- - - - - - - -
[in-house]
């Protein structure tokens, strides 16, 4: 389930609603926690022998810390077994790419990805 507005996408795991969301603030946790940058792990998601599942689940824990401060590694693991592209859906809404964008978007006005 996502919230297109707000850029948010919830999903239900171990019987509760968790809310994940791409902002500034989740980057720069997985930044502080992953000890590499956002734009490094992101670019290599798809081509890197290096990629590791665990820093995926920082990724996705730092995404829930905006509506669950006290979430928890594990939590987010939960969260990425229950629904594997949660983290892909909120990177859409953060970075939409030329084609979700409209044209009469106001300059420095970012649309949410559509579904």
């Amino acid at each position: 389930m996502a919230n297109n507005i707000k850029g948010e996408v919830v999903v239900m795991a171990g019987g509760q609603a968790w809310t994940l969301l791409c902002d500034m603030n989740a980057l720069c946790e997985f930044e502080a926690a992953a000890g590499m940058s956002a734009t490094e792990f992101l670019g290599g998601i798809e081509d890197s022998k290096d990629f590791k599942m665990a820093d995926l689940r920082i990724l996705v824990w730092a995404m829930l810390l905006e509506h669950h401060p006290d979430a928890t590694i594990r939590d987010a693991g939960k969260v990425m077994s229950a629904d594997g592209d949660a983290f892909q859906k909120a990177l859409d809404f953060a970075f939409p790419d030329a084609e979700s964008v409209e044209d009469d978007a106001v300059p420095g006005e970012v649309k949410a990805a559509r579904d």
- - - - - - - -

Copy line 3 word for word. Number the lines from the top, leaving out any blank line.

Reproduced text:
């Amino acid at each position: 389930m996502a919230n297109n507005i707000k850029g948010e996408v919830v999903v239900m795991a171990g019987g509760q609603a968790w809310t994940l969301l791409c902002d500034m603030n989740a980057l720069c946790e997985f930044e502080a926690a992953a000890g590499m940058s956002a734009t490094e792990f992101l670019g290599g998601i798809e081509d890197s022998k290096d990629f590791k599942m665990a820093d995926l689940r920082i990724l996705v824990w730092a995404m829930l810390l905006e509506h669950h401060p006290d979430a928890t590694i594990r939590d987010a693991g939960k969260v990425m077994s229950a629904d594997g592209d949660a983290f892909q859906k909120a990177l859409d809404f953060a970075f939409p790419d030329a084609e979700s964008v409209e044209d009469d978007a106001v300059p420095g006005e970012v649309k949410a990805a559509r579904d």